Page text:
There is a game of musical chairs currently going on in our Parliament.
Using Section 129 (1k) of the new constitution, political parties that have split or are in the throes of factional fights have decided to recall MPs that they claim are no longer their members.
Zanu PF has already written to the Speaker of the National Assembly to recall Didymus Mutasa and Themba Mliswa with success. The MDC-T has also done the same in a bid to get 21 MPs from the breakaway faction led by Sekai Holland and Tendai Biti removed from the legislature.
These actions as permitted by the constitution are not new political developments as this is not the first time parties have sought to use them. They have been used by both ruling and opposition parties to get rid of leaders that no longer towed the party or party leader’s line as far back as the year 2000.
They also had the opposite effect of factions in political parties quietly agreeing not to raise that spectre in order to share the money that the Political Parties Finance Act grants them. Or in the latest case of the MDC-T wanting a record 21 MPs recalled probably to have that money all to itself, at least for a while.
All of this raises many questions as to the democratic significance of the right to recall MPs by political parties. Add to this, the by elections that have to be held when such vacancies emerge and you have a country in perpetual election mode.
Not that it’s a bad thing to get to vote for a member of parliament before their initial term of office expires. It’s the reasoning behind this that is problematic.
Political parties to all intents and purposes should learn to solve their own problems internally. To argue that they have the right to recall MPs merely because they have violated one or the other party rule is to diminish their broader non partisan role for their constituencies. Especially in our country where we have the greater percentage of our legislators elected via geographical constituencies and on a first-past-the-post basis.
A question that emerges is to whom does the MP primarily belong? In terms of the law he/she belongs to the political party on whose ticket they campaigned on. And there should no longer be any pretense about this.
This also means that the executives of political parties to all intents and purposes are interfering with parliament even after an election campaign. This is regardless of the fact that the President of the country is not elected by Parliament sitting as an electoral college, save for when he retires or dies in between general elections.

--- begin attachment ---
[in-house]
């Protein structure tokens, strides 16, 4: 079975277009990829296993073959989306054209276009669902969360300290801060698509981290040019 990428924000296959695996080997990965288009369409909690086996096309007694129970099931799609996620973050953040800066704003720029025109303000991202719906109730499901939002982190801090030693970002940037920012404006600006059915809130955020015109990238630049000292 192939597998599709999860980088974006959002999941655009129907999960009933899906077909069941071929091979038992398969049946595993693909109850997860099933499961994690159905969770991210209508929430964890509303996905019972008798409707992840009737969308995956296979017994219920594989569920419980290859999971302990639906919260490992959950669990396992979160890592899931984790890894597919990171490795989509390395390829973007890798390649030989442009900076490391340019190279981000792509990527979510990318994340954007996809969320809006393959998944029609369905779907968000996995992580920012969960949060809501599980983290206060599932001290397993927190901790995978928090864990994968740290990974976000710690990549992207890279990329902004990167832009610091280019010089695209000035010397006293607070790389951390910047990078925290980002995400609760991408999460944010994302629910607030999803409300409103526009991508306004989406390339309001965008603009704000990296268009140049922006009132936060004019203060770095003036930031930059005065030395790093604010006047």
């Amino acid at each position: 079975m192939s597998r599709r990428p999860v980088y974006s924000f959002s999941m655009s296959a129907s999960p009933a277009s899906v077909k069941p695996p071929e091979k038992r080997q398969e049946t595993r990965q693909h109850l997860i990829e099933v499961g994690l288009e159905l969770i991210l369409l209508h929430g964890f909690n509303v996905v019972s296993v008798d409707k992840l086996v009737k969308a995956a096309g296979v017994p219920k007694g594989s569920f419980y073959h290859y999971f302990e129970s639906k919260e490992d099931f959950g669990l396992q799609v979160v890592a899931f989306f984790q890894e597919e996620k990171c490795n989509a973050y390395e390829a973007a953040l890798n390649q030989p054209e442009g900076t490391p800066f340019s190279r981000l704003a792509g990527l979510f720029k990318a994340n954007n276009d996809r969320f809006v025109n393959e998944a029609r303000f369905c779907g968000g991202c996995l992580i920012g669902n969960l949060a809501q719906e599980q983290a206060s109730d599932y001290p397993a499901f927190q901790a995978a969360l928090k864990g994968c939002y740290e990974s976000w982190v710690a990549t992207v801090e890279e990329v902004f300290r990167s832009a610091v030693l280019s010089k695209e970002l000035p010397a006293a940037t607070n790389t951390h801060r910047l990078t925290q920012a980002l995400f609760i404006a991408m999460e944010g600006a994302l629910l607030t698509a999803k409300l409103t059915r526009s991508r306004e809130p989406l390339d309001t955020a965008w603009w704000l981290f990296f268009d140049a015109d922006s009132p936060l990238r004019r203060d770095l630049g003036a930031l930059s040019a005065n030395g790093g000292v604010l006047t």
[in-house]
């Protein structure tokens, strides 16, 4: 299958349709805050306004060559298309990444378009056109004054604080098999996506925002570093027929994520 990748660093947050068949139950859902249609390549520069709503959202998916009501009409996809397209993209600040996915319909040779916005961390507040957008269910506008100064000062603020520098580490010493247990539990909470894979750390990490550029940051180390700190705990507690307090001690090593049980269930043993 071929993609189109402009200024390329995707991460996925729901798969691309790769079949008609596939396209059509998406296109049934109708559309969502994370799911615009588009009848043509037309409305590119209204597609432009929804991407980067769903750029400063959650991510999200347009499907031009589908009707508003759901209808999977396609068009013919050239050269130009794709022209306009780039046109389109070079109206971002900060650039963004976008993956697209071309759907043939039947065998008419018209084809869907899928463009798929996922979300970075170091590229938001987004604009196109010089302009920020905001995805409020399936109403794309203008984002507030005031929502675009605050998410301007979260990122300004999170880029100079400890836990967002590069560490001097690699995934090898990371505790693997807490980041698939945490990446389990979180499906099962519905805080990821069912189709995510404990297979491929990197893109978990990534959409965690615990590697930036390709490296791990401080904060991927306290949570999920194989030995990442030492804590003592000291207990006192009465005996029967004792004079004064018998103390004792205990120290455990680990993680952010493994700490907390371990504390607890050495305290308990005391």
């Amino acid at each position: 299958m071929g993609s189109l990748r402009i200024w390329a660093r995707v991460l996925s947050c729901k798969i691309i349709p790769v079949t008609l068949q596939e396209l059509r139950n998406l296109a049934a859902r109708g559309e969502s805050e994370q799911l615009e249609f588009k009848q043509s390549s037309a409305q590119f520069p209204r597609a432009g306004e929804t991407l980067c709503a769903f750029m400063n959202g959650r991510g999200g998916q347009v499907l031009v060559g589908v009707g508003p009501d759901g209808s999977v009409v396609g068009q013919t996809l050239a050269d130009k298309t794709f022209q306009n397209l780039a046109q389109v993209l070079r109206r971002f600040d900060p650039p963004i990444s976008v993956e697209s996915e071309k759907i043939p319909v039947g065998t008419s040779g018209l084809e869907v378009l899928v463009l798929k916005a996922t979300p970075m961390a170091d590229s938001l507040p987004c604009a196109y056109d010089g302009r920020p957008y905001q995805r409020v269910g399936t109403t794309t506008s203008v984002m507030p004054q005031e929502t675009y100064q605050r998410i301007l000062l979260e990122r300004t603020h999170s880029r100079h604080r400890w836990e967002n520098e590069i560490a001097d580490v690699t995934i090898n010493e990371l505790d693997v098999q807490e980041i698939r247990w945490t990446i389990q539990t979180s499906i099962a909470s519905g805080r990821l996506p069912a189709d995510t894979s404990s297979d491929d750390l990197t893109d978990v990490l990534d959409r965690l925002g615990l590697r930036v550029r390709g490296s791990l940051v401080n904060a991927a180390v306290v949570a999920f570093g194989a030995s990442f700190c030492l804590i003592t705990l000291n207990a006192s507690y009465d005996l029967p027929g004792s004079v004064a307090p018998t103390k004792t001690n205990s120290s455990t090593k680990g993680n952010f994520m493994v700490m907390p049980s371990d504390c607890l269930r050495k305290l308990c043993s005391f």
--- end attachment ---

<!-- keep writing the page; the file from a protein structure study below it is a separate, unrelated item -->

So there is no virtuous reasoning behind this permission given to political parties to remove elected MPs from Parliament by way of a letter coming from their administrative arms. It has never added democratic value and will not do so in the near future. In most cases it has been used to settle personal political scores without an iota of democratic justification.
The full import of the recent actions by Zanu PF and the MDC-T is that by elections are going to be the norm throughout the life of this current parliament. And the electorate is going to be harassed with solving personal squabbles via the vote or reconfiguration of proportional representation candidates.
It will also mean that there will be electoral expenses for the already strained fiscus which were not budgeted for in as many numbers. Perhaps the only benefit for the many unemployed young Zimbabweans will be new additions to their wardrobes by way of T-shirts and occupation of time via campaign rallies and canvassing.
For the country it will only mean the continued politicisation of Parliament and its role as a rubber stamping authority of political parties. MPs will have to self censor, avoid meeting with constituents that are deemed “enemies” of their respective parties leadership, while simultaneously singing praises of the latter to protect their tenure.
By so doing, the MPs and their political parties of choice are demonstrating the height of political arrogance and disdain for the electorate. Almost as though they will be mockingly telling the people of Zimbabwe, “we don’t care, you will vote anyway”.
Takura Zhangazha writes here in his personal capacity (takura-zhangazha.blogspot.com)